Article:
Slightly less obvious disclaimer: I am not, like, a breastfeeding specialist. I am grateful to be able to breastfeed my daughter. It is what I hoped for, and it is what works for our family. With that said, it is not the only way people care for and feed their children. And I feel like that’s important to acknowledge. Something I think all parents need to hear more of: You are doing a good job. You are making good choices. In other words: You do you, boo… no judgement.
Real talk of the day: Being a parent means being on a permanent learning curve. (I guess that’s true for all humans, though, right? Life is one long learning curve.) Now that we’re past the newborn phase, I figured I’m semi-qualified to share a bit about what I’ve learned along the curve.
I was very fortunate to have access to great lactation consultants when Grace was born. Expectant mother friends, if you have access to lactation consultants while you’re in the hospital, I think it’s totally worth meeting with them. I was hesitant, I thought it would be weird, and I kind of just wanted to stay in my Craftmatic adjustable hospital bed. It wasn’t weird. It was actually quite, well, normal. They taught me very helpful things like how to hold my tiny baby like a football (but first, I needed to learn how to hold a football), how to tell if she was actually eating, and what hunger cues might look or sound like.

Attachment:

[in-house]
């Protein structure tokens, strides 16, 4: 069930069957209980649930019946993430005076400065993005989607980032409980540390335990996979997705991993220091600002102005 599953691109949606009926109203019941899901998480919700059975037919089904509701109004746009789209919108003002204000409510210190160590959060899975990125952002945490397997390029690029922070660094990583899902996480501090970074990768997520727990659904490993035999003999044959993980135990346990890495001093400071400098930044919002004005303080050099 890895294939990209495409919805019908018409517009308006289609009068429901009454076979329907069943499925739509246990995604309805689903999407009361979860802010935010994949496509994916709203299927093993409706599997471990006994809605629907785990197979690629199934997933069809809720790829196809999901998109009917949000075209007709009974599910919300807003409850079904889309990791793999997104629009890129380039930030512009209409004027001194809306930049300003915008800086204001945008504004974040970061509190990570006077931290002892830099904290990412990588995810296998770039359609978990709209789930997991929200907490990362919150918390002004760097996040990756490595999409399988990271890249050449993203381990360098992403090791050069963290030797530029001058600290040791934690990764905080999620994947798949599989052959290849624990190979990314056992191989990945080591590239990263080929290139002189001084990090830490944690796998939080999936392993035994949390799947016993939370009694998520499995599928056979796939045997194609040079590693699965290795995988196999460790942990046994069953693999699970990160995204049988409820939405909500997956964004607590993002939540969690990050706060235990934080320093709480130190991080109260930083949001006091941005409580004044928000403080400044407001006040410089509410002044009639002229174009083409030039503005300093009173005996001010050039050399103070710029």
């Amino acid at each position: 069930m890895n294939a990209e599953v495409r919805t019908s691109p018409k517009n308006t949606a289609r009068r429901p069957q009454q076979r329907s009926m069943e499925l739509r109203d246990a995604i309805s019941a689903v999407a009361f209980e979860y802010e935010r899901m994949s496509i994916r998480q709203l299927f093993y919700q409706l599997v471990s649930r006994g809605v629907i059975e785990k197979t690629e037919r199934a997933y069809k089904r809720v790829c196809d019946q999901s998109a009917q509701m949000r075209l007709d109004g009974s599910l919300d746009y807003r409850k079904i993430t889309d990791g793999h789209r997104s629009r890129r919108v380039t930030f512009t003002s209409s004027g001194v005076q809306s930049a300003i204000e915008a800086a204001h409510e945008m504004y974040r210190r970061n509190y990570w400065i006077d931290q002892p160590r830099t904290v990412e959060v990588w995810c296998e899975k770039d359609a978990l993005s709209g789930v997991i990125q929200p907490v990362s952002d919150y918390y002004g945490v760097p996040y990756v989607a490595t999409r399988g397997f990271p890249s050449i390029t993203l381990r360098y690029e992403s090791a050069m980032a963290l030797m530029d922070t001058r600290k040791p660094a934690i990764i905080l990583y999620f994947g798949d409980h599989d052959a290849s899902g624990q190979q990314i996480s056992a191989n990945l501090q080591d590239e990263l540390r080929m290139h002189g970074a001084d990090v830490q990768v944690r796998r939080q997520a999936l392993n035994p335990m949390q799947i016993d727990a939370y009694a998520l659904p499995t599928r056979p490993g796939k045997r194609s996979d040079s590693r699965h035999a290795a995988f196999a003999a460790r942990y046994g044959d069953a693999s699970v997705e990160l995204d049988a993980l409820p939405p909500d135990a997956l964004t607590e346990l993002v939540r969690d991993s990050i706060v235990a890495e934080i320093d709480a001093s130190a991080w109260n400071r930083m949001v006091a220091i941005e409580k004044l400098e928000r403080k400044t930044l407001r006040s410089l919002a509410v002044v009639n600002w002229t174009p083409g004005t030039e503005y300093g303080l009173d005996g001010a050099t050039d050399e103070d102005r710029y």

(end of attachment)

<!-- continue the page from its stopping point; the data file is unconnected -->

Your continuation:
Someone’s ready for their 22nd meal of the day.
It didn’t long for us to establish a BF relationship (in this case, I like to think BF stands for both breastfeeding and best friends… but I guess that last part is sort of up to Grace). Because Grace was born with jaundice (I initially thought she was just super Portuguese…) and lost weight rather quickly, our pediatrician encouraged us to feed Grace at least every 2 hours during those first weeks. Needless to say, by the time she was a month old, I felt like a seasoned BF pro. I also felt like my bum was permanently attached to the rocker in Grace’s nursery, but hey.